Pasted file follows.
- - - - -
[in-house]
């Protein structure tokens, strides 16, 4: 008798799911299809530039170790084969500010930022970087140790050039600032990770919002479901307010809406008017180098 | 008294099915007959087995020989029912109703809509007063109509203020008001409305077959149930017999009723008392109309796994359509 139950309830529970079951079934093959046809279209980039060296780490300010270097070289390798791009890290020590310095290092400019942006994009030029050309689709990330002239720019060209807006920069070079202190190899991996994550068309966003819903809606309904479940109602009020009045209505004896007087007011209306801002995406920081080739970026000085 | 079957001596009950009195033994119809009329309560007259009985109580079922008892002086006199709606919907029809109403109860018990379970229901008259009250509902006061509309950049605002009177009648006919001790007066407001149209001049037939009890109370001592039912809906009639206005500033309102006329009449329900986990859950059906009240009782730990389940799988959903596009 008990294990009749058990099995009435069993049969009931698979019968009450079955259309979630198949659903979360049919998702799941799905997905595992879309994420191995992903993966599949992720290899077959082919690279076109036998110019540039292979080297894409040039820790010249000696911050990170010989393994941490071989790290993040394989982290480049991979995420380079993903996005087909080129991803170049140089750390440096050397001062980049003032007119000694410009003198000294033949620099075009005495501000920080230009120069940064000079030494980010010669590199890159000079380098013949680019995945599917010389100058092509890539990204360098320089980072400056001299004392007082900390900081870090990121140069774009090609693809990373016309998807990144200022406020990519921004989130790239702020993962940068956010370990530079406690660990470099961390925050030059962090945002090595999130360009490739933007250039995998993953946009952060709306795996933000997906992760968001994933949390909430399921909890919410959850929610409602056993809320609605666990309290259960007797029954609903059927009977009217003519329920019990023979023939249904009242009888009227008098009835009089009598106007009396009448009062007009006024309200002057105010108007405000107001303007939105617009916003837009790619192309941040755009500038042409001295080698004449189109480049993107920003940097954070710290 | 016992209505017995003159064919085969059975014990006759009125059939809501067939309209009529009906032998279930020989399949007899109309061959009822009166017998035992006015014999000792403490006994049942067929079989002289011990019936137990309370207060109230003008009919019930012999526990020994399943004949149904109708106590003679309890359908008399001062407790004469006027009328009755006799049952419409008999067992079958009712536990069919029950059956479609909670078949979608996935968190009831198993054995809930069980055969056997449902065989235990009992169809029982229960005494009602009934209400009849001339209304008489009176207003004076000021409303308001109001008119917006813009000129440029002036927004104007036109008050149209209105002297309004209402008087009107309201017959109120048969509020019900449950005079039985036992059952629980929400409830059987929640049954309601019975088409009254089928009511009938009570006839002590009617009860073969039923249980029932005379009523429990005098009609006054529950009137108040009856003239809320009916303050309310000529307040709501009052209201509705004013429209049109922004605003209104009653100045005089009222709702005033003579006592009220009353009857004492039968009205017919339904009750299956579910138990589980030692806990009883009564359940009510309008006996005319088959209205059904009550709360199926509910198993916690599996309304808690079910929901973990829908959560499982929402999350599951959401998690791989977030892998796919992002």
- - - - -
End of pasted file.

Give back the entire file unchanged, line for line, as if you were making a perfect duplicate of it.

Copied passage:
[in-house]
């Protein structure tokens, strides 16, 4: 008798799911299809530039170790084969500010930022970087140790050039600032990770919002479901307010809406008017180098 | 008294099915007959087995020989029912109703809509007063109509203020008001409305077959149930017999009723008392109309796994359509 139950309830529970079951079934093959046809279209980039060296780490300010270097070289390798791009890290020590310095290092400019942006994009030029050309689709990330002239720019060209807006920069070079202190190899991996994550068309966003819903809606309904479940109602009020009045209505004896007087007011209306801002995406920081080739970026000085 | 079957001596009950009195033994119809009329309560007259009985109580079922008892002086006199709606919907029809109403109860018990379970229901008259009250509902006061509309950049605002009177009648006919001790007066407001149209001049037939009890109370001592039912809906009639206005500033309102006329009449329900986990859950059906009240009782730990389940799988959903596009 008990294990009749058990099995009435069993049969009931698979019968009450079955259309979630198949659903979360049919998702799941799905997905595992879309994420191995992903993966599949992720290899077959082919690279076109036998110019540039292979080297894409040039820790010249000696911050990170010989393994941490071989790290993040394989982290480049991979995420380079993903996005087909080129991803170049140089750390440096050397001062980049003032007119000694410009003198000294033949620099075009005495501000920080230009120069940064000079030494980010010669590199890159000079380098013949680019995945599917010389100058092509890539990204360098320089980072400056001299004392007082900390900081870090990121140069774009090609693809990373016309998807990144200022406020990519921004989130790239702020993962940068956010370990530079406690660990470099961390925050030059962090945002090595999130360009490739933007250039995998993953946009952060709306795996933000997906992760968001994933949390909430399921909890919410959850929610409602056993809320609605666990309290259960007797029954609903059927009977009217003519329920019990023979023939249904009242009888009227008098009835009089009598106007009396009448009062007009006024309200002057105010108007405000107001303007939105617009916003837009790619192309941040755009500038042409001295080698004449189109480049993107920003940097954070710290 | 016992209505017995003159064919085969059975014990006759009125059939809501067939309209009529009906032998279930020989399949007899109309061959009822009166017998035992006015014999000792403490006994049942067929079989002289011990019936137990309370207060109230003008009919019930012999526990020994399943004949149904109708106590003679309890359908008399001062407790004469006027009328009755006799049952419409008999067992079958009712536990069919029950059956479609909670078949979608996935968190009831198993054995809930069980055969056997449902065989235990009992169809029982229960005494009602009934209400009849001339209304008489009176207003004076000021409303308001109001008119917006813009000129440029002036927004104007036109008050149209209105002297309004209402008087009107309201017959109120048969509020019900449950005079039985036992059952629980929400409830059987929640049954309601019975088409009254089928009511009938009570006839002590009617009860073969039923249980029932005379009523429990005098009609006054529950009137108040009856003239809320009916303050309310000529307040709501009052209201509705004013429209049109922004605003209104009653100045005089009222709702005033003579006592009220009353009857004492039968009205017919339904009750299956579910138990589980030692806990009883009564359940009510309008006996005319088959209205059904009550709360199926509910198993916690599996309304808690079910929901973990829908959560499982929402999350599951959401998690791989977030892998796919992002």